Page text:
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The Fantastic Moos-Letter | January, 2018

Cheddar cheese recipe, meet happy cheese makers and have fun along the whey...
The Fabulous Moos-Letter
January, 2018
We Wish You a Very Happy New Year!
Left to right: Sarah, Angie, Kathy, Jeff, April, Mark, Jocelyn, Jeri, Mary and Ricki

Recipe of the month

Cheddar Cheese
Step into the world of Cheddar with this wonderful recipe we've been perfecting over the years.

In addition to making your own Cheddar, you'll learn why there are so many different varieties around the world and understand the history of this fantastic cheese.

Since we've tasted a lot of cheddar, and made many variations, we're able to give you our favorite recipe. It's the one we make ourselves, and the one Jim makes when you attend our 201 workshops. We hope you enjoy it as much as we do.
Click Here for Jim's Complete Recipe

Beginner Resources

Cheese Making 1,2,3
A beginners guide from milk to cheese.
Start Here
Beginner FAQ's
From milk and cream to rennet and aging.
Browse FAQ's

How-To Guides
Learn to make a brine, cheese cave & more.
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Cheese Workshops
Beginner and advanced workshops.
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Questions and Answers

(Q)I made an Edam, and after brining it, I was letting it air dry as I usually do. This time, however, as it was drying, the rind got a little greasy which hasn't happened before. I was wondering what might be the problem and if I need to do anything to take care of that before waxing? It is a 3.5 lb wheel made with raw whole cow's milk.

(A)This is likely due to the changes in raw milk with the seasons. It could also be that you are drying it at a slightly too high temperature. Try lowering it a bit.

(Q) I have two Nigerian Dwarf goats who give high butterfat milk. My chevre turns out wonderfully every time; however, my buttermilk forms a solid mass in the jar! I follow the directions on the package of culture (C21) for temp, time, etc. so I am wondering what is the best way to adjust the directions for goat milk? Also, can I use some of the newly-made buttermilk to make a second batch, or do I need to use a fresh package of culture every time?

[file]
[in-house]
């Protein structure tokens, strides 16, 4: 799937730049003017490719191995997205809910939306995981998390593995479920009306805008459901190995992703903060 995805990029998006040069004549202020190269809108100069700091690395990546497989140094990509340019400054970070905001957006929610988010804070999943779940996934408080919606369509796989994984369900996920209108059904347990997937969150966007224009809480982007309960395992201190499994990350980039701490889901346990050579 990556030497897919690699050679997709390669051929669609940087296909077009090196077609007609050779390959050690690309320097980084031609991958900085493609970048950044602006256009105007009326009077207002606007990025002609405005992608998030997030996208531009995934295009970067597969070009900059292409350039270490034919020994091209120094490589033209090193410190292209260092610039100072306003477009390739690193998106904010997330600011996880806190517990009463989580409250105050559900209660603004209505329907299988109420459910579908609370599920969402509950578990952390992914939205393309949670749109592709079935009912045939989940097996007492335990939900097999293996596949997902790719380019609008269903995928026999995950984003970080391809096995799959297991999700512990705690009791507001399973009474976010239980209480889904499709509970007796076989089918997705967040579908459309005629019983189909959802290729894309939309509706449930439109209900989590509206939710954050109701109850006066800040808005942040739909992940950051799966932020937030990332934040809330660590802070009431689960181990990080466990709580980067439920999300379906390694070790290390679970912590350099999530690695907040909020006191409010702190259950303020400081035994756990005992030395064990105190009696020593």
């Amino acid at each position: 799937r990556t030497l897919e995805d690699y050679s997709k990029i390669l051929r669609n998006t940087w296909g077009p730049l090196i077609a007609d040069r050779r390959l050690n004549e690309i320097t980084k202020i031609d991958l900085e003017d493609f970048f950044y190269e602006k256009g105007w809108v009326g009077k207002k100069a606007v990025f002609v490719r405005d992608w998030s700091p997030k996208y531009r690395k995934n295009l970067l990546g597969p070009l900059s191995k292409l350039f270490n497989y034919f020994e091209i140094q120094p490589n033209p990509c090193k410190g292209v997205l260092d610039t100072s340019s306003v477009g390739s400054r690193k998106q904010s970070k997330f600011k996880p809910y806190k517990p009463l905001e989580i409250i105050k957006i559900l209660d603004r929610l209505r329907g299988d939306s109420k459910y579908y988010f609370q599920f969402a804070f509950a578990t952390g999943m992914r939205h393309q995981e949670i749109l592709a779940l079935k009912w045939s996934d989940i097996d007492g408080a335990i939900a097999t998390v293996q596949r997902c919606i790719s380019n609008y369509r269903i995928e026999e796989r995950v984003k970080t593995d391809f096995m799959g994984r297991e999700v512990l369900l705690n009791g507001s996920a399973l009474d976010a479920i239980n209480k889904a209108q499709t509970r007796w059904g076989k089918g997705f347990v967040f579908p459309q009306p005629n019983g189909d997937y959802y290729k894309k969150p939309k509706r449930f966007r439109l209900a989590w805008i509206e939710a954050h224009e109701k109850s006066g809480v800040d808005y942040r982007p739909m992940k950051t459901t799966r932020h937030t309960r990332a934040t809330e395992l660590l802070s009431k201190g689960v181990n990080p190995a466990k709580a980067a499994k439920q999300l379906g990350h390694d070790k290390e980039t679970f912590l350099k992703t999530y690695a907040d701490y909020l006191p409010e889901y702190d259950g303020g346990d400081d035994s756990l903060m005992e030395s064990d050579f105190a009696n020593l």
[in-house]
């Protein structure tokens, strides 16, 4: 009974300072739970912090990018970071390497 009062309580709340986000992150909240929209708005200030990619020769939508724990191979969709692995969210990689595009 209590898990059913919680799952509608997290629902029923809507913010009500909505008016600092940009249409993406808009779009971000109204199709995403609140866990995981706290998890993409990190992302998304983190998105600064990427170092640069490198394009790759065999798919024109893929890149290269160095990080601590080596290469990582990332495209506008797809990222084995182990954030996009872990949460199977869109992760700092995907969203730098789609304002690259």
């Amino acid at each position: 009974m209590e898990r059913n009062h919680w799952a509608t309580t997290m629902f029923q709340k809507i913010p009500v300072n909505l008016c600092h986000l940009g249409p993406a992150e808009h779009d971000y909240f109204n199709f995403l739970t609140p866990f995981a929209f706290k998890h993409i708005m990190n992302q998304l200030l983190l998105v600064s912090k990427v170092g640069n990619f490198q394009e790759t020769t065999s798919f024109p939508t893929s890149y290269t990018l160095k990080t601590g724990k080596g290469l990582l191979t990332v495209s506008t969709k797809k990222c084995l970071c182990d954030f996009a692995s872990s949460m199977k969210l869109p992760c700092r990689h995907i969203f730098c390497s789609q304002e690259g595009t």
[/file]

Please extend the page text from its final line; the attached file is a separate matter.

(A) The problem may be with the amount of natural bacteria already in your milk. Too much acid causes the protein to coagulate. This will vary through the year as the seasons change. It will also vary with the time between milking and making and with the way the milk is stored.Your controls will be:
1. Amount of bacteria you add
2. Ripening time
3. Temperature

By adjusting these factors, you should be able to control the acidity of your milk. Your goal is to keep the milk from thickening to the curd forming state.

Regarding your second question, you should be able to use the buttermilk you make as a mother culture.

(Q) I am making Manchego for the 2nd time. The first time I let it age only a week but now that I have a better setup, I am going to let it age much longer.

It is in a plastic box, sitting on top of a piece of wood. When I started, I put a sponge and wet cloth in the box. But, the past few days I have noticed the humidity going very high. I took out the wet cloth. That didn't work. I took out the wet sponge and put in a smaller one. That didn't work, so I took the sponge out totally. There is nothing in the box except for the cheese and the thermostat. Still, the humidity is 89%. Could the cheese itself be giving off the humidity?


(A) Yes, the cheese itself will give off a lot of humidity, especially in the beginning and especially if it is a higher moisture cheese.

(Q) I currently have a butterkäse cheese aging and I'm wondering if it's normal to have blue mold growing on the surface along with the Geotrichum Candidum. I wash the cheese in light brine every couple days but it's very persistent in coming back. Also, when I turned the cheese today, I noticed small yellowish spots growing on the surface of the cheese. The spots scrape off easily with the edge of a knife with no discoloration underneath. Is this normal? I also have those yellow spots and (shiny looking) blue mold on the havarti I am aging, along with some light gray-ish colored spots that also scrape off easily. I think the gray ones may mean the humidity is too high, but I was hoping you could provide some guidance.

(A) The yellowish spots are likely the coriniforms common in washed rind cheeses but they will grow on any cheese with a lot of moisture. Hence, also, the blue and black molds.

Either the cheese body is too moist or the aging space is too humid - perhaps both. It could also be caused by excessive washing and by not drying down between washes.

Do you have a cheese making question?
Send it to info@cheesemaking.com

In The Spotlight

Dianne Miller in Imnaha, Oregon
Dianne Miller and her husband, Sam, retired to the mountains of eastern Oregon 4 years ago. Their goal was to raise and sell Nubian dairy goats.